(2.) To show that all kinds of usury are in this case forbidden, whether of money, or of victuals, or of any thing that is commonly lent by one man to another upon usury, or upon condition of receiving the thing lent with advantage and overplus, as it is said Deu 23:19.

Take thou no usury of him, or increase,.... Not only give him somewhat for his present relief, but lend him money to put him in a way of business, to get his living for the future, without requiring any interest for it; See Gill on Exodus 22:25,

but fear thy God; who has given this command, and expects to be obeyed; and who is good, and does good, and should be feared for his goodness' sake; and is omniscient, and knows what is secretly exacted, and will not suffer any exorbitance of this kind to pass unpunished:

that thy brother may live with thee; which it would be still more difficult for him to do, should usury and increase be taken of him.

Take thou no usury of him, or increase: but fear thy God; that thy brother may live with thee.
36. usury … increase] The former was interest on money, the latter on food stuffs and paid in kind. For the important part played by such transactions in Babylonia see Johns, Bab. and Assyr. Laws, ch. 23, p. 253.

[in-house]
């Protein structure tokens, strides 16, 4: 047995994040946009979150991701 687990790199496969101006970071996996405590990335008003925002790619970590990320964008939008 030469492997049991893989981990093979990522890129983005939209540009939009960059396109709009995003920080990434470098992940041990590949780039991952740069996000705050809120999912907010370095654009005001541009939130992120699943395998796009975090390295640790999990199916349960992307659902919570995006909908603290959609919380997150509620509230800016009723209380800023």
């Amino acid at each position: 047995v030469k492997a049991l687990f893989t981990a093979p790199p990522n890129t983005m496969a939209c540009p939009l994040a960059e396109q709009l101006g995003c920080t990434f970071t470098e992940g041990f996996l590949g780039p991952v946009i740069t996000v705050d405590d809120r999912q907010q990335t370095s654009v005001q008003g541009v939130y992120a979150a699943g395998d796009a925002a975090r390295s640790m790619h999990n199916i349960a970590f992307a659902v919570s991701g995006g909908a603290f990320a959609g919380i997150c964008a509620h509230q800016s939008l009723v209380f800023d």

Leviticus 25:36If he borrowed money, they were not to demand interest; or if food, they were not to demand any addition, any larger quantity, when it was returned (cf. Exodus 22:24; Deuteronomy 23:20-21), from fear of God, who had redeemed Israel out of bondage, to give them the land of Canaan. In Leviticus 25:37 וחי is an abbreviation of וחי, which only occurs here. - From Leviticus 25:39 onwards there follow the laws relating to the bondage of the Israelite, who had been obliged to sell himself from poverty. Leviticus 25:36-46 relate to his service in bondage to an (other) Israelite. The man to whom he had sold himself as servant was not to have slave-labour performed by him (Exodus 1:14), but to keep him as a day-labourer and sojourner, and let him serve with him till the year of jubilee. He was then to go out free with his children, and return to his family and the possession of his fathers (his patrimony). This regulation is a supplement to the laws relating to the rights of Israel (Exodus 21:2-6), though without a contradiction arising, as Knobel maintains, between the different rules laid down. In Exodus 21 nothing at all is determined respecting the treatment of an Israelitish servant; it is simply stated that in the seventh year of his service he was to recover his liberty. This limit is not mentioned here, because the chapter before us simply treats of the influence of the year of jubilee upon the bondage of the Israelites. On this point it is decided, that the year of jubilee was to bring freedom even to the Israelite who had been brought into slavery by his poverty, - of course only to the man who was still in slavery when it commenced and had not served seven full years, provided, that is to say, that he had not renounced his claim to be set free at the end of his seven years' service, according to Exodus 21:5-6. We have no right to expect this exception to be expressly mentioned here, because it did not interfere with the idea of the year of jubilee. For whoever voluntarily renounced the claim to be set free, whether because the year of jubilee was still so far off that he did not expect to live to see it, or because he had found a better lot with his master than he could secure for himself in a state of freedom, had thereby made a voluntary renunciation of the liberty which the year of jubilee might have brought to him (see Oehler's art. in Herzog's Cycl., where the different views on this subject are given).